Laurel Canyon: The Inside Story
by: Michael WalkerI have found myself fascinated lately by the period of the sixties/early seventies, and all that was happening culturally and in the music world.
Last month's book review, Sex, Drugs and Rock & Roll by Douglas Brode, focused more on the transition from the fifties to the sixties. This book spends its time on the sixties into the seventies - the Flower Power, LSD, Drugs & Hippie culture that grew - believe it or not - out of a little canyon tucked into the hills of Los Angeles, and home to not just the flower children of the sixties rock 'n' roll scene, but before that, the wild children of the early movies.
What was it about this odd little canyon - featured in several songs of the era - that drew the creative misfits and seemed to encourage a hedonistic, even self-destructive lifestyle?
"Beginning in the mid-1960s, a string of successful rock bands emerged out of Laurel Canyon, a neighborhood of Los Angeles tucked away in the hills north of Sunset Boulevard. From the success of bands like the Byrds and the Mamas and the Papas, and singer-songwriters like Joni Mitchell and Jimmy Webb, Walker proposes Laurel Canyon as rock's answer to Jazz Age Paris. It's a plausible concept, but one he stumbles to elaborate past the length of a magazine feature. The journalist, who lives in Laurel Canyon, delivers strong material on some of the musicians he cites, particularly in early chapters about Crosby, Stills & Nash and Frank Zappa, but offers little about other equally significant acts. Instead, he pads the story with lengthy sections on groupies and the music scene in other parts of the city, the Altamont concert (which was hundreds of miles away) and a digression on the history of cocaine." - Publisher's Weekly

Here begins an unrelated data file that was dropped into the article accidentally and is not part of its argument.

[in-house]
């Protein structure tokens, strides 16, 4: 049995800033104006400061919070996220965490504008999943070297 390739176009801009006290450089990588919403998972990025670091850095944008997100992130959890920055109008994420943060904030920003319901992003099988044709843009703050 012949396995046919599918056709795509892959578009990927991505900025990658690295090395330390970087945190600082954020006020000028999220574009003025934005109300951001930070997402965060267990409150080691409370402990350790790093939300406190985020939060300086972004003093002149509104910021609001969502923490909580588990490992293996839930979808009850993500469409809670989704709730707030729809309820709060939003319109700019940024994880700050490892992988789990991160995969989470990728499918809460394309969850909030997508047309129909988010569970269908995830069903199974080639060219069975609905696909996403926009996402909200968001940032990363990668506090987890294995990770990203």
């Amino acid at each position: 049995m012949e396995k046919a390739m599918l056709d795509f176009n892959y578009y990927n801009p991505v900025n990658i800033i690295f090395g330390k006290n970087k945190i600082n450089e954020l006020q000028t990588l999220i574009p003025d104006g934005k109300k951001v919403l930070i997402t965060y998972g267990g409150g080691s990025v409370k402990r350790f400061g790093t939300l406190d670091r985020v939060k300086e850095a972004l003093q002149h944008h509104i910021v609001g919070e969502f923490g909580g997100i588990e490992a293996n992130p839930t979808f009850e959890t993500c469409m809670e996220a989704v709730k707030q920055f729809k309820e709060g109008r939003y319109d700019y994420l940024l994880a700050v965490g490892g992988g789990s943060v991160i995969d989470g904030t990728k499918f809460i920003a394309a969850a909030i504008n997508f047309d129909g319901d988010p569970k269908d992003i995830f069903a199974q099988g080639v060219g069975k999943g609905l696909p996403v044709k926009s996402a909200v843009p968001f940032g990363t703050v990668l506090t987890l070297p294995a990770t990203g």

Well, I can't say I agree wholly with this review, as the author offered an apology up front for digressing from time to time from both the chronological order of events, and even from his theme, as he attempts to bring all the influences and influencers into the tale of the Canyon.
For anyone who was a child of that era, or those who missed it altogether, Walker brings insights into the bands, their ideas, the hidden meaning of the lyrics, and the drug culture that both fueled their creativity and brought about ultimate disaster.
And for anyone who was not tuned in to the nuance of "who was who" in the music of the era, much of what Walker writes brings "wow" moments: how deeply influential David Crosby was (and deeply troubled); the almost mythic quality of Mama Cass Elliott (and her strange power to bring together artists who would change the course of music history - and oh, by the way, she didn't die choking on a sandwich); the power Frank Zappa had in shaping much more rock history than he ever made with his own music or band.
More than that, the story of Laurel Canyon extends back to the early film days, when, originally developed as "Bungalow Land" (an effort to compete with "Hollywood Land") it became home to Wally Reid, Tom Mix (Zappa lived in his "log cabin"), Clara Bow, Richard Dix, Norman Kerry, Ramon Navarro, Bessie Love, and, some believe, Harry Houdini. Wild orgies and mysterious goings-on have been reported from its earliest days, and many of these early Hollywood notables were as disturbed and rebellious as the Rock 'n' Roll icons who came to the Canyon years later.
Reading through the Amazon reviews, it's hard to know whether the nay-sayers have knowledge Walker lacks (the biggest criticism is factual error, but given that this was the era before the Internet, it's much more difficult to find sources and piece together everything he says in this jam-packed book), but one thing stands out: Laurel Canyon is one of those places that rightly inspires interest and carries with it a mystery.